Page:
Sunday, March 3, 2013

The Spectrum of Standardized Testing Motivation

On Friday morning, I walked out of my house and heard birds chirping. I couldn't help but feel the excitement of looming (and blooming!) Spring. Other signs have been pointing to the seasonal change-- the sun stays out a bit later, the temperatures begin to grow just a bit warmer, the Phillies are in Spring Training, and our staff are beginning to plan specific testing schedules for the upcoming PSSA. Our teachers and students have been preparing for these state standardized tests since September, but reality is finally setting in that the exams are just one month away!

We all know that PSSA testing is important, and our school carries an "All Hands on Deck" mentality. This is why, as School Counselor, I have been trying to figure out my role in this process and where I can be the most helpful. After meeting with teachers, I have tuned into the reality that there is a spectrum that exists when it comes to standardized testing: A Spectrum of Motivation, which I plan to tackle from both ends. 

For this spectrum to make sense, it is important to recognize the evidence-based link between student mindsets and motivation. Cognitive scientists, psychologists, and educators have researched the large impact that attitudes, anxiety, and stress levels have in student success and achievement in life and school. It is logical that students' attitudes, anxiety, and stress levels play a large role in standardized testing motivation and achievement. 

I created this figure to illustrate the Spectrum of Motivation that appears to exist in our 3rd and 4th grade students. The large section in the middle (between the arrows) is where we would like our students to present-- a low or moderate, productive and healthy level of stress that studies show lead to optimum performance. The ends of the spectrum are of concern, and this is where I will focus my energy in the coming weeks-- to attempt to increase stress and motivation in Group A while decreasing stress and anxiety in Group B to healthy levels, which will hopefully optimize their performance.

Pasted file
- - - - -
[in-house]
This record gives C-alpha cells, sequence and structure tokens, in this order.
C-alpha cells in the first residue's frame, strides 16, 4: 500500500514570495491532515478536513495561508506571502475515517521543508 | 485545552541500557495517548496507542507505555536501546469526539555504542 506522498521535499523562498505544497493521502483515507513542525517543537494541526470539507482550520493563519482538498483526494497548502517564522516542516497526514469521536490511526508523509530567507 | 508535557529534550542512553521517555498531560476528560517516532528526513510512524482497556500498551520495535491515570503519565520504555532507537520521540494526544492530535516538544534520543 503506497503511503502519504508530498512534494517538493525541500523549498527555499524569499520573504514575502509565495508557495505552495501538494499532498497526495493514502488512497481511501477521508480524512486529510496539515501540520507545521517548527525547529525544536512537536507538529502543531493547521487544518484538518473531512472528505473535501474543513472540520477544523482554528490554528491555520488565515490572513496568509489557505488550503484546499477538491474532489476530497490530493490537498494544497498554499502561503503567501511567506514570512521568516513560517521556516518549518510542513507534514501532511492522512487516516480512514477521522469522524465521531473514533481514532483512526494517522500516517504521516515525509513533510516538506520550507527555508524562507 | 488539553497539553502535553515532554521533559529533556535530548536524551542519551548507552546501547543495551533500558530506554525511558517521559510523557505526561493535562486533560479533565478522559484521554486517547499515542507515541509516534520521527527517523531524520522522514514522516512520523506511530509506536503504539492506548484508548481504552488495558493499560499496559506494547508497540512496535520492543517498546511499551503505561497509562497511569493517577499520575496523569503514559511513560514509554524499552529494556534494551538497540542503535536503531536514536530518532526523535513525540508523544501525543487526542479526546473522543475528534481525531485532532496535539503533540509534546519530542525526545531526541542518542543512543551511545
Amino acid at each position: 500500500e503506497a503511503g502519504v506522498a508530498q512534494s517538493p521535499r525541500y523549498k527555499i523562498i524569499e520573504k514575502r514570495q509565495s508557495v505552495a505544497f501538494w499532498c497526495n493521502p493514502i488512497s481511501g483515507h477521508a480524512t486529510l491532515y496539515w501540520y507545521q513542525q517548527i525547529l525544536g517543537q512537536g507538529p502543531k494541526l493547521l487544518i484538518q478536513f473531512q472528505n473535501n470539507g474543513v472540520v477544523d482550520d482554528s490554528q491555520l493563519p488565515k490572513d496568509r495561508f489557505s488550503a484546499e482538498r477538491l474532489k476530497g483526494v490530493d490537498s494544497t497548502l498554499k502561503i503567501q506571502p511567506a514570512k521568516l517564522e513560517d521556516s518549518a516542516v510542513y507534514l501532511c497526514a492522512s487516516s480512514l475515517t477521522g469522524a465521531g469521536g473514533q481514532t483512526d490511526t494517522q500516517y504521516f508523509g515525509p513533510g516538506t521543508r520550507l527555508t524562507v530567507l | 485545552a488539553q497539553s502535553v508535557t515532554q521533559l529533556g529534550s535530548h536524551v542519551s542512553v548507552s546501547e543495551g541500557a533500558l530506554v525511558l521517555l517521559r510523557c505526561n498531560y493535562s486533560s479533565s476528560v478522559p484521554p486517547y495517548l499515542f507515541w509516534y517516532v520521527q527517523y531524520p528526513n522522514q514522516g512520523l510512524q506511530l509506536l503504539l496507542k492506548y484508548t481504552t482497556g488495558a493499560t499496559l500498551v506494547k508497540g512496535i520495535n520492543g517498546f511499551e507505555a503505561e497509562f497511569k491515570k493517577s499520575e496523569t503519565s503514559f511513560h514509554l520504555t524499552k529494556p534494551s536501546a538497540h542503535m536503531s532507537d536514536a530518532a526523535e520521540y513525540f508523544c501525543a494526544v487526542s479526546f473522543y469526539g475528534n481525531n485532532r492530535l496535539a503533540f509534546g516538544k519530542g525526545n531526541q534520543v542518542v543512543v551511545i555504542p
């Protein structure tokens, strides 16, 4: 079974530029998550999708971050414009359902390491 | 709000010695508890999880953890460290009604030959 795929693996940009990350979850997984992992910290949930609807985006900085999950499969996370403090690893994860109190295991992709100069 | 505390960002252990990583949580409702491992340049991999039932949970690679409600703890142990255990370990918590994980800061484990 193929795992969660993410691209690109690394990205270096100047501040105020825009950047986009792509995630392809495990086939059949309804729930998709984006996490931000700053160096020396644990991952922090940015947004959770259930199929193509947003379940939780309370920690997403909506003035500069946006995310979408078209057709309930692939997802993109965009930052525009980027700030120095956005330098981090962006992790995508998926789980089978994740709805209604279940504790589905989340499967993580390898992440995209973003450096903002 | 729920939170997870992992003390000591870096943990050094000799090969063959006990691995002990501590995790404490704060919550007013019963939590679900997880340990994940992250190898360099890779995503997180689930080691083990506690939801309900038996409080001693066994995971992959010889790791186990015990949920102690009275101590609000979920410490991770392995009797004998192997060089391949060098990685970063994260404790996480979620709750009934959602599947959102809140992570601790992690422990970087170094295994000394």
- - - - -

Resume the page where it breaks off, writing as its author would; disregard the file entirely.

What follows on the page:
Motivation Team (Target Group A)
Teachers have selected a group of students who appear to have an apathetic attitude toward PSSA testing-- they have voiced that the tests will not impact their grades and therefore, they do not take the practice tests seriously, putting minimal effort toward preparing. Research on motivation explains that it can be intrinsic (self-driven) or extrinsic (reward-driven). Research has shown intrinsic motivation to be the most effective in increasing performance. The challenge in our case is that PSSA scores are not tied to anything that would be intrinsically motivating for our students-- they do not have any ties to their report card grades or course eligibility in the upper elementary levels. This means that we will have to focus on extrinsic rewards to boost motivation and performance.

I have found behavioral economics research that explains the most productive way to extrinsically motivate students to perform their best on tests. This Motivation Team will be the student leaders in guiding a school-wide PSSA Motivation Plan, where students will earn tokens (bracelets or ribbons, for example) for the amount of effort they put into their testing. This plan is in the beginning stages, but we will use the behavioral economics research to maximize effectiveness, make sure that students focus on EFFORT (we will operationally define 'effort' for our students) and not what scores they receive, and reward based on daily effort. Our Motivation Team will be key players in planning and implementing this program, and we hope that their important roles will boost their motivation as well. 

S.T.A.R.T.: Student Test Anxiety Reduction Team (Target Group B)
Teachers have identified these students who exhibit symptoms of anxiety before or during testing. With parental permission, I will meet with these students in a small counseling group to share strategies for lowering test anxiety. We will also discuss test taking methods to help this group feel more confident and relaxed going into the testing. Interventions will include test taking strategy review, relaxation exercises, and discussion on the impact of the testing. 

This year will be my pilot testing for these programs, and I plan on collecting data to use for reflection and program enhancement in the future. I look forward to leading these two teams through a journey of healthy, productive standardized test taking!

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